A Roadmap for Implementation - Part I: Oral Health Provisions in Health Reform

The first of two white papers on the oral health provisions in the Patient Protection and Affordable Care Act (ACA), A Roadmap for Implementation, Part I: Oral Health Provisions in Health Reform focuses on the oral health promotion provisions in the new law, describes why they are needed and provides recommendations on how to move them from vision to reality.

A companion piece, A Roadmap for Implementation, Part II: Dental Care Provisions in Health Reform has been developed to similarly address the provisions concerning access and coverage, clarifying why dental care and dental coverage are important, how Medicaid, CHIPRA, and ACA work together to provide extensive dental coverage for children, and how ACA impacts the dental safety net and workforce in states. Congress ensured that dental care for children was fully integrated throughout ACA. However, the challenge now is to ensure that the numerous oral health provisions are sufficiently prioritized, supported, implemented, and evaluated so that the promise they hold can be transformed into improved oral health for all.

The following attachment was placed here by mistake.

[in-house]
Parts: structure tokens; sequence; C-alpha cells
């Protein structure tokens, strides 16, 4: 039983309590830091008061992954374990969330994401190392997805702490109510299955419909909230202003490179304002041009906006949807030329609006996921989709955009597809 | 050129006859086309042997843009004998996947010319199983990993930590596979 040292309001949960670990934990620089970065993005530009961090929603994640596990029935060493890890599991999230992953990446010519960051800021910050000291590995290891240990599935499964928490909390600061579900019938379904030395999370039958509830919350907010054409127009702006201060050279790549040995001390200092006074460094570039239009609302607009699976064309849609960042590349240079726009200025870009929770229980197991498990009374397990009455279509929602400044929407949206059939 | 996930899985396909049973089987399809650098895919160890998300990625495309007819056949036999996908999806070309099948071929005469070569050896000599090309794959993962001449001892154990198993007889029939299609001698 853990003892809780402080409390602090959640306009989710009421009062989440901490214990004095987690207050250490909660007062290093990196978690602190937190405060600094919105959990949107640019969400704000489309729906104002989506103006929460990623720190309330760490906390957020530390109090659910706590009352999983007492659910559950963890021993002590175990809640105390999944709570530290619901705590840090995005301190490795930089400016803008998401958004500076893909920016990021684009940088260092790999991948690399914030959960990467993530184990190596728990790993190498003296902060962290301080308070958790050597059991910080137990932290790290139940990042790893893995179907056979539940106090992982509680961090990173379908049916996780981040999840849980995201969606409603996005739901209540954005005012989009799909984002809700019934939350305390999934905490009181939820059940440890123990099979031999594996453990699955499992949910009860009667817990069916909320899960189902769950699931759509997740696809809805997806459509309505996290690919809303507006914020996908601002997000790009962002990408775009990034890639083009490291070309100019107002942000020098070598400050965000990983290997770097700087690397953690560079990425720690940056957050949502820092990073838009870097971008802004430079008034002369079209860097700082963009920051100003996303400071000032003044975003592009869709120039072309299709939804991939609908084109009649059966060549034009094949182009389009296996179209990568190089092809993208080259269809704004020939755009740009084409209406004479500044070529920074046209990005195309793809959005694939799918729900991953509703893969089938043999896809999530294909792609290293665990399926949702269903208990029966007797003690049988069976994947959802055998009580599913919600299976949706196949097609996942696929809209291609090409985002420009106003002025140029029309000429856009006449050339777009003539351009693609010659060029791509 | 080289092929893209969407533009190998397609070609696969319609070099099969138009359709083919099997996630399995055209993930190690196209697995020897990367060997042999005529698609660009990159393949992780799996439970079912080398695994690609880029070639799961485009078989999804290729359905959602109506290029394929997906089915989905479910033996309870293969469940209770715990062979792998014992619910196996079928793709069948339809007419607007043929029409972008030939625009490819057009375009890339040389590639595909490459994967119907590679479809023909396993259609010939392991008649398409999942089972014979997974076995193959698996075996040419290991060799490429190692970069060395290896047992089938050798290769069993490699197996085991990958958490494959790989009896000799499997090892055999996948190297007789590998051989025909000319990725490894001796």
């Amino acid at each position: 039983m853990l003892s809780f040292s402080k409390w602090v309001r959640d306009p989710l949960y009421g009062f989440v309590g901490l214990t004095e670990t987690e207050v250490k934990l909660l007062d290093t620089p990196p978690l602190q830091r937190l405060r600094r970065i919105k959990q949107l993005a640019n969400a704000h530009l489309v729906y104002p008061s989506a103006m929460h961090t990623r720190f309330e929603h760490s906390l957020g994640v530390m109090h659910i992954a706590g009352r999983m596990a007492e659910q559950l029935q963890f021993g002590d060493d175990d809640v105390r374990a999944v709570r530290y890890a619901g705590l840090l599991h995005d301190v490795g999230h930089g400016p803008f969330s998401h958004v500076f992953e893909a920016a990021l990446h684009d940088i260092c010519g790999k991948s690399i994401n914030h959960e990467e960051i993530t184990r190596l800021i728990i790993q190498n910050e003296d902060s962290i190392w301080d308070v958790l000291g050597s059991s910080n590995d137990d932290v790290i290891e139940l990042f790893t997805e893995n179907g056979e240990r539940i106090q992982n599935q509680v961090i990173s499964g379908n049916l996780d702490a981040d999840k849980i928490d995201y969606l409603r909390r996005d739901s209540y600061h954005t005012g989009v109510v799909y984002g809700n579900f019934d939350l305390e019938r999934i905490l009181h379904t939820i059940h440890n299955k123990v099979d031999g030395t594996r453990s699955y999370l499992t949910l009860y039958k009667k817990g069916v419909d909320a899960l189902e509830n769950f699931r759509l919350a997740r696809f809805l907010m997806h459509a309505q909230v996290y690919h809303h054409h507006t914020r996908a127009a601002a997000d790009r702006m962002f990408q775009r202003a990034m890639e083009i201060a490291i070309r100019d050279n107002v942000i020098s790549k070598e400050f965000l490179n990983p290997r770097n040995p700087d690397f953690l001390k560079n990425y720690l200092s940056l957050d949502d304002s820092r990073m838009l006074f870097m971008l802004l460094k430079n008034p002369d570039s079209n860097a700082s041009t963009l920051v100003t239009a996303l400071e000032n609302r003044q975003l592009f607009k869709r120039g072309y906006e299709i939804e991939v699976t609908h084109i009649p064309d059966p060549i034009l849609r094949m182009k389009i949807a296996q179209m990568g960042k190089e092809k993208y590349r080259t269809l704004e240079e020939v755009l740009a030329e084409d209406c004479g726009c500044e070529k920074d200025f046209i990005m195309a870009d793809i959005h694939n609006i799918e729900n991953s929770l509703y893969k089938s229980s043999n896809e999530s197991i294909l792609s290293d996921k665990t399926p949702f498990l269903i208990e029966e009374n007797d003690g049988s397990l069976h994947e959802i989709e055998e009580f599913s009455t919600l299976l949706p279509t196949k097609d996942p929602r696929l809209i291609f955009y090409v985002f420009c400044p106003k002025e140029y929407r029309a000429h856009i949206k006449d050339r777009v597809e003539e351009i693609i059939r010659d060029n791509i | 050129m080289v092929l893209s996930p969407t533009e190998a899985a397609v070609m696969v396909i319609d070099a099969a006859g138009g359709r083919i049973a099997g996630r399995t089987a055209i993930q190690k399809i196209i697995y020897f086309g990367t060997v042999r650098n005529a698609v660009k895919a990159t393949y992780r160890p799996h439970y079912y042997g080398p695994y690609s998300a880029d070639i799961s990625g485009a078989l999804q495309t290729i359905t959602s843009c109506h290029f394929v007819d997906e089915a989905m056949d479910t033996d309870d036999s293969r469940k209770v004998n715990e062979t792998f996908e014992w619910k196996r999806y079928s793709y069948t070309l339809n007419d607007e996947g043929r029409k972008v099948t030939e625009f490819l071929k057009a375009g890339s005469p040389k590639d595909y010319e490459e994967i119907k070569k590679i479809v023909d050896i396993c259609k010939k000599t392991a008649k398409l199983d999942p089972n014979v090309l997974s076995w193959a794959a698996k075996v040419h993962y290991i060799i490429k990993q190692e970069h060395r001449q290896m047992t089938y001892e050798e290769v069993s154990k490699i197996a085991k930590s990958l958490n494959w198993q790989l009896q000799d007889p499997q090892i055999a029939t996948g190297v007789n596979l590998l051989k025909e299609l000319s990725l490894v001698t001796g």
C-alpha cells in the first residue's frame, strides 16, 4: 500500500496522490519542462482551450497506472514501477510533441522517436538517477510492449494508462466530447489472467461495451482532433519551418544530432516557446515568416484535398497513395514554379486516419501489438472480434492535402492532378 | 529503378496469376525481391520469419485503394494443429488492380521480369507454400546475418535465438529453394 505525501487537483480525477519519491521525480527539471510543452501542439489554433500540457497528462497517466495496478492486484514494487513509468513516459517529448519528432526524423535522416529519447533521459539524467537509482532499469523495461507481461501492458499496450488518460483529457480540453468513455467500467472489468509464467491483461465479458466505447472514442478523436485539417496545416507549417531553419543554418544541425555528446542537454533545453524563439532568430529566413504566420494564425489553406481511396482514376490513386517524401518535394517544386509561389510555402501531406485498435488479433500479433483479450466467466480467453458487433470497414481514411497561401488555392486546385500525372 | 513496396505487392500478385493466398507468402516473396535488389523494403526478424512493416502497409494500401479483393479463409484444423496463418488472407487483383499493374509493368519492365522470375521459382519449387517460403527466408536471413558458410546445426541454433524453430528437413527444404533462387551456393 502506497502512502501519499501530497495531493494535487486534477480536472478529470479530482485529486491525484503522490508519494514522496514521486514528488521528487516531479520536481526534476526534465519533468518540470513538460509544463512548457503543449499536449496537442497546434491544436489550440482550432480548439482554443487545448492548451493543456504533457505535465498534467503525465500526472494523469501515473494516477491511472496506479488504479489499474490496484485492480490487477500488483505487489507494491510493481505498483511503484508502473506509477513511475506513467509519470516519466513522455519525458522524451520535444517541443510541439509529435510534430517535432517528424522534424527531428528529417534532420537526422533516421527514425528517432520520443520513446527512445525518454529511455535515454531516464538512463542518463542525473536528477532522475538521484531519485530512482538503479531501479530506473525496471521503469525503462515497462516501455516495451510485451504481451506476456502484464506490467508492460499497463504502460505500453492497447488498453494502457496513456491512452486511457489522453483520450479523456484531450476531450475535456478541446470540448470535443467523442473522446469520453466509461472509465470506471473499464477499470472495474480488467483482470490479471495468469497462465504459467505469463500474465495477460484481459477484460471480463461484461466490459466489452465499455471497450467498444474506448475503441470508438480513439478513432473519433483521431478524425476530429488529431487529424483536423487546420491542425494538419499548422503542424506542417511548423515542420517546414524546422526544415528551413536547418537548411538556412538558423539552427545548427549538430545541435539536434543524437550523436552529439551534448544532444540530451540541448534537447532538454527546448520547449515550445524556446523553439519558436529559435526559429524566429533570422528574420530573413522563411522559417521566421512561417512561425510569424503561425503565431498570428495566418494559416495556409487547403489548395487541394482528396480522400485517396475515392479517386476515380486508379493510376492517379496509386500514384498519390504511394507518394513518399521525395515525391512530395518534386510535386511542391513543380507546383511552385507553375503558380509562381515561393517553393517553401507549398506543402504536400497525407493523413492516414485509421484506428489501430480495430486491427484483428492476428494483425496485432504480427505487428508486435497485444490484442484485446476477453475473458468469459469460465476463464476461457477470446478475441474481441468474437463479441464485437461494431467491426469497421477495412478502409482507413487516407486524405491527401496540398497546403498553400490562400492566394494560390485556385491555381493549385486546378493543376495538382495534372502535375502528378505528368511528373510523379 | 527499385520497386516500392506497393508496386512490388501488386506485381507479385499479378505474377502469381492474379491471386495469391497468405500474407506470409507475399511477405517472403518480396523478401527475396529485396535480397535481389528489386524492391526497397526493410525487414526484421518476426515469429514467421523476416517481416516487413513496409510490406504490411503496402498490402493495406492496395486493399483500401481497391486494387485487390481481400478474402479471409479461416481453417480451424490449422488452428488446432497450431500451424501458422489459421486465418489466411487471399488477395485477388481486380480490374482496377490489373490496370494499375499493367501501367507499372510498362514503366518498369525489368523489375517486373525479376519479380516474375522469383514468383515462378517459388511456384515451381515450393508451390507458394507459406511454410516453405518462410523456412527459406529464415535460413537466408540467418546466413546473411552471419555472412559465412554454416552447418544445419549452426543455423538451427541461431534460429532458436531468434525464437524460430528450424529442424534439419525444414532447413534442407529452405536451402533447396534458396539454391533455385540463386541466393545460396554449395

ACA references to oral health and dental care are not a loose potpourri of independent provisions but a coherent, fully integrated “systems fix” to a solvable health problem. The potential benefits are manifold: better health at lower cost; greater health equity; enhanced capacity for millions of children to grow, eat, play, and learn; improved general health throughout the lifespan; and –as adults – improved employability and productivity, lower costs to the US military for remedial care of inductees, and potential reductions in premature births. While this vision of the future is possible, it is only attainable if each of the oral health provisions is fully funded and implemented, if all of the provisions are effectively linked together, and if the totality of provisions is supported and subjected to ongoing oversight.

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Did you know?

75% }
of American Indian/Alaskan Native children have experienced caries by age 5.
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